Pasquet said business in the U.S. is good, “sometimes it’s excellent for our vendors,” which are primarily better to luxury fabric and material suppliers. He said his research has shown that sales of clothing at retail from June 2010 to June 2014 increased 21 percent in the U.S.
“We are attracting more buyers from the West Coast and Canada, which PV has marketed toward, as well as Latin American buyers, notably Colombia and Brazil,” he added.
Liberty Art Fabrics was showing its signature prints in silk and cotton in fresh ranges for fall 2015 at PV, but is also looking to build a more customized business in the U.S. with specific customers, said account executive Michelle Lora. A key inspiration this season came from Florence and from a selection that dipped into its London archives.
“We know in the U.S. market we need to become more contemporary and more customized,” Lora said. “In London, we’re more well known and can rely more on our more standard lines. But here, we have to be more innovative.”
Sandrine Bernard, executive vice president at Solstiss USA, said she was pleased with the venue, with its high ceilings and large windows allowing for natural light from the openness on the Hudson River. Bernard said, “We’ve seen a lot of people, especially from the West Coast, Chicago and Dallas, as well as Mexico and Canada.”
Key looks for Solstiss lace included black on blue effects, spider web designs in red and fuchsia, abstract and floral mixes, and printed lace.
Sabine Le Chatelier, deputy fashion director of PV, said activewear was a category getting more attention with innovative materials. While natural fibers continue to be important, she said there is a “new generation of synthetics” that don’t resemble the polyesters and nylons of the past and are serving as the foundation for fabrics made with specific performance characteristics.
At Spinexpo, a section was devoted to denim knits as a new way of dressing and showing the fabric. Van Tassel also cited activewear as an important trend that was evident at the show because, she said, it’s “more and more the way people like to dress…that is why we see Spinexpo expanding into more circular knits and knitwear.”
Meadowbrook Inventions, a Benardsville, N.J.-based maker of luminescent staple fibers, has seen its export business increase in the last year, with Italy and China its two largest markets. Representative Roberta Ruschmann said environmental consciousness is a focus of its fibers that are made of 90 percent recycled polyester and contain no harmful formaldehyde or metals. Its Angelina yarns, which are blended with a range of materials such as wool, cotton, polyester and nonwovens, featured a new crimped fiber being shown for legwear and knit sportswear.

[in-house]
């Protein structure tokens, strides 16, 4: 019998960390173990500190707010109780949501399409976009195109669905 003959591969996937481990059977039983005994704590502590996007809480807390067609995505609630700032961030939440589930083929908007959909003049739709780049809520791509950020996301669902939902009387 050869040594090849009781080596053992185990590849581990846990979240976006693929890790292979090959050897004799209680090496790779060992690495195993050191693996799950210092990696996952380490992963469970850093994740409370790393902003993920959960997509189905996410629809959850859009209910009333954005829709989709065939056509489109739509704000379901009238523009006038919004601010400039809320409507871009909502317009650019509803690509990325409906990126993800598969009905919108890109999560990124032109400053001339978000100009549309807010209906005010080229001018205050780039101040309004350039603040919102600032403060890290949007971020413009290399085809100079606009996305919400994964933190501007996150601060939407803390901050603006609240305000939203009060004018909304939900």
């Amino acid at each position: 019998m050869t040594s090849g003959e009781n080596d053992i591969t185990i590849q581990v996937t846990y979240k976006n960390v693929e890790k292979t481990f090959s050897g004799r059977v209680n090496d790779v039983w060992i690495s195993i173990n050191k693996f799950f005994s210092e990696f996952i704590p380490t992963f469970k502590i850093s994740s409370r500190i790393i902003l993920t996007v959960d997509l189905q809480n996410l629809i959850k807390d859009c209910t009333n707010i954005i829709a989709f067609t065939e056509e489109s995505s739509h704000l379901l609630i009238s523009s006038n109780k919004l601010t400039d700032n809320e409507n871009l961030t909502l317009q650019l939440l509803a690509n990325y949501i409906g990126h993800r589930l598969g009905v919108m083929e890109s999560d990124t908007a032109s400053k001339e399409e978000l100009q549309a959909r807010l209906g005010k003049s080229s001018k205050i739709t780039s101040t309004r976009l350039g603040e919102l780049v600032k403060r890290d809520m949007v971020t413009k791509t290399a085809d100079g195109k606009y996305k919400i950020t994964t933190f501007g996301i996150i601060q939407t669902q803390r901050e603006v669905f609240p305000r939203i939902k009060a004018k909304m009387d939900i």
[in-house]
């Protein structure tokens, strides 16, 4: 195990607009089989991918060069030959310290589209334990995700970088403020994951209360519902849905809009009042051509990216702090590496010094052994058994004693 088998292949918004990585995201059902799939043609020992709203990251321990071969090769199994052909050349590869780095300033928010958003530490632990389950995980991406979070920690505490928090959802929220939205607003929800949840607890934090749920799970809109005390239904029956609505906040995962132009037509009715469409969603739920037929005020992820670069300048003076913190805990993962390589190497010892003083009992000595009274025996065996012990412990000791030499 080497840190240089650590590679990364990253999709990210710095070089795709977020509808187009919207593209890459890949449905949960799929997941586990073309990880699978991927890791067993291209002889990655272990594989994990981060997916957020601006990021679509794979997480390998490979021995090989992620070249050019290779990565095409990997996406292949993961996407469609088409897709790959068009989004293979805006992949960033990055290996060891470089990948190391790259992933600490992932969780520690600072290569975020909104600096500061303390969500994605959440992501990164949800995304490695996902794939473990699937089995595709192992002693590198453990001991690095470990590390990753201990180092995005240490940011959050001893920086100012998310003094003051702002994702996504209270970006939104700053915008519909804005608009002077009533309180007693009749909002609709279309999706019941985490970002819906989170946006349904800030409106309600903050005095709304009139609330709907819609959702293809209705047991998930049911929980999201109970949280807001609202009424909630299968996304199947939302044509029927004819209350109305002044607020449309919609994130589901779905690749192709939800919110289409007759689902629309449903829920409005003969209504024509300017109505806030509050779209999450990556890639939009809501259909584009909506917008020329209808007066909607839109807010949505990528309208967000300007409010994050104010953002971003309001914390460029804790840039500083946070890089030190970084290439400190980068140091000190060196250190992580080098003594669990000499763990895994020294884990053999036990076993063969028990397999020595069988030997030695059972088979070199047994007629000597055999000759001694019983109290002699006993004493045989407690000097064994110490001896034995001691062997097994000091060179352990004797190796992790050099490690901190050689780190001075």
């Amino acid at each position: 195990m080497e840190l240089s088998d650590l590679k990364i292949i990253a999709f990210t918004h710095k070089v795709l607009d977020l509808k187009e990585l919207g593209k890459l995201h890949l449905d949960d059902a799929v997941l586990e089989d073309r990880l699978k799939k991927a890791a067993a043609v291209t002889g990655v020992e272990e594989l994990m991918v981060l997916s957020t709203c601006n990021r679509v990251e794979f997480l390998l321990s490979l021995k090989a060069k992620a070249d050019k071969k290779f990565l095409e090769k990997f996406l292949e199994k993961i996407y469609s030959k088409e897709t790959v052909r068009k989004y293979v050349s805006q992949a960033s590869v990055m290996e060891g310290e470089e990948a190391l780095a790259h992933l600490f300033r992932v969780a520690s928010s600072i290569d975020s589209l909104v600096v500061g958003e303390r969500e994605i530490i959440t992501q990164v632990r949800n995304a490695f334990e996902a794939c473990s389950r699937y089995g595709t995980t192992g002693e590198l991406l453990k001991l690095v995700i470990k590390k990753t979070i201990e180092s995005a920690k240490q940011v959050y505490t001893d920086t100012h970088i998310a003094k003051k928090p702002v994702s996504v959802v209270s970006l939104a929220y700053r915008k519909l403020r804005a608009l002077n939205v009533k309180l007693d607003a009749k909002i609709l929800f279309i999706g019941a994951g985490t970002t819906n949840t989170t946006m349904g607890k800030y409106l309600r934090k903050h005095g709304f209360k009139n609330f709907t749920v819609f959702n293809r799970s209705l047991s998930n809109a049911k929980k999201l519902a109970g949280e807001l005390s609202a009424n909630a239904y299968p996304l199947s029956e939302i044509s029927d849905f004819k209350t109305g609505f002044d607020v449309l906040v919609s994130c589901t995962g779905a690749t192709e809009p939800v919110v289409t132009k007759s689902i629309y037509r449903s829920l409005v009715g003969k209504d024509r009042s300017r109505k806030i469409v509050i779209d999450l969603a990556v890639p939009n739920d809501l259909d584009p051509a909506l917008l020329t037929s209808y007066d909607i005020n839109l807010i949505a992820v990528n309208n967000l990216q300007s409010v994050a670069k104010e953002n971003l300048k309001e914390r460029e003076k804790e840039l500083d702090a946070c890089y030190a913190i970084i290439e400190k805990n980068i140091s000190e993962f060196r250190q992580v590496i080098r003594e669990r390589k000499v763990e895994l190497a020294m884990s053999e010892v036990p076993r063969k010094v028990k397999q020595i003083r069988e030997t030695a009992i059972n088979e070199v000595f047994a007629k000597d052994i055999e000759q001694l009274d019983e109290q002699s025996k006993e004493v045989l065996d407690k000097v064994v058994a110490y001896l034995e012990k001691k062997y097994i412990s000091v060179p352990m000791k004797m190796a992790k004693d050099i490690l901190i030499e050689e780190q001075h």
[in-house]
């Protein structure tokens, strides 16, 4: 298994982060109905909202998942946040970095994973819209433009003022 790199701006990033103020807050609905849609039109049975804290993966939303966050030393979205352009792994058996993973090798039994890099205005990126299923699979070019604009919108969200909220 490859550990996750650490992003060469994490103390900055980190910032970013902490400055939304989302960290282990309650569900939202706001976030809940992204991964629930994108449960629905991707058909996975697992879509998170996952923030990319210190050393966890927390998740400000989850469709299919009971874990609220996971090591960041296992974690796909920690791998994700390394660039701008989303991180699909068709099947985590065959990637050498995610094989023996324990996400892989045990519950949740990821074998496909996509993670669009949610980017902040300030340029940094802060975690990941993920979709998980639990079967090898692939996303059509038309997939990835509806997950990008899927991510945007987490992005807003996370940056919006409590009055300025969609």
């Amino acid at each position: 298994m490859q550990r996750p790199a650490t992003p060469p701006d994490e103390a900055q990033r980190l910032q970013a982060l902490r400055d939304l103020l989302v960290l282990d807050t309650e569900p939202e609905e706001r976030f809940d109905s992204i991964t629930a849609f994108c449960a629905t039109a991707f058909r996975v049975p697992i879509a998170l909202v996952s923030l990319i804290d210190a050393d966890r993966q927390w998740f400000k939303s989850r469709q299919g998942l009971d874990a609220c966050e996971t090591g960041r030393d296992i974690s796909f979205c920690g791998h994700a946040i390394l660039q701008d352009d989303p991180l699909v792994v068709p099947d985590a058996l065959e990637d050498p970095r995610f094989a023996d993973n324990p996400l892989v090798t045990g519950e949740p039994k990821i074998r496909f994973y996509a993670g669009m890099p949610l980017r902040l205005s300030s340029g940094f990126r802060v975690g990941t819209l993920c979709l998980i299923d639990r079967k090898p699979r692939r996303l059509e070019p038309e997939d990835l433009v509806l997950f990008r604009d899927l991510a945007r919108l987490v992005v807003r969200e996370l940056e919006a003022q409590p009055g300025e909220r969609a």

Among other key trends at Spinexpo were a focus on technological effects, such as laser cutting, molded dimensions, sculpted stitches and coatings. Texture was also key, from multilayered twists, brushed bouclés, feather effects and soft blended marled yarns. Attention to sustainability and environmental awareness was evident, from Novetex’s Global Organic Textile Standard and Organic Exchange-certified wools and cottons to Gostwyck Merino’s promise of “mules-free” sheep and “time-controlled grazing.”
These issues were also a topic of a seminar at Texworld.
Avedis Seferian, president and ceo of Worldwide Responsible Accredited Production, or WRAP, said, “You have a fragmented supply chain and companies want to know how they can make sense and figure out how their product can be manufactured responsibly.…I look for whether a company is approaching social compliance in a systemic way. Do they have management systems in place that address these issues on a daily basis? You want to anticipate problems and catch them before they happen or mitigate them in a timely manner.”
Seferian said this often starts at the top — “Does the manager or owner of the factory consider safety and compliance a priority? Most importantly, is this centered around the worker?”
Anne Gillespie, director of integrity at Textile Exchange, said the organization has grown from developing a standard for the supply chain for organic cotton to include all sustainable materials. The latest is to create a responsible standard for down, which she said includes putting together a balanced approach from all sides of the issue, from animal rights groups to farmers to retailers.
Sandra Marquadt, U.S. representative for Global Organic Textile Standard, or GOTS, a voluntary standard for the $7 billion global textile organic products market, said the group has expanded its certification requirements to include social criteria, and fire and workplace safety training. She said there are 3,100 companies certified with GOTS in India, Europe, Asia and the U.S.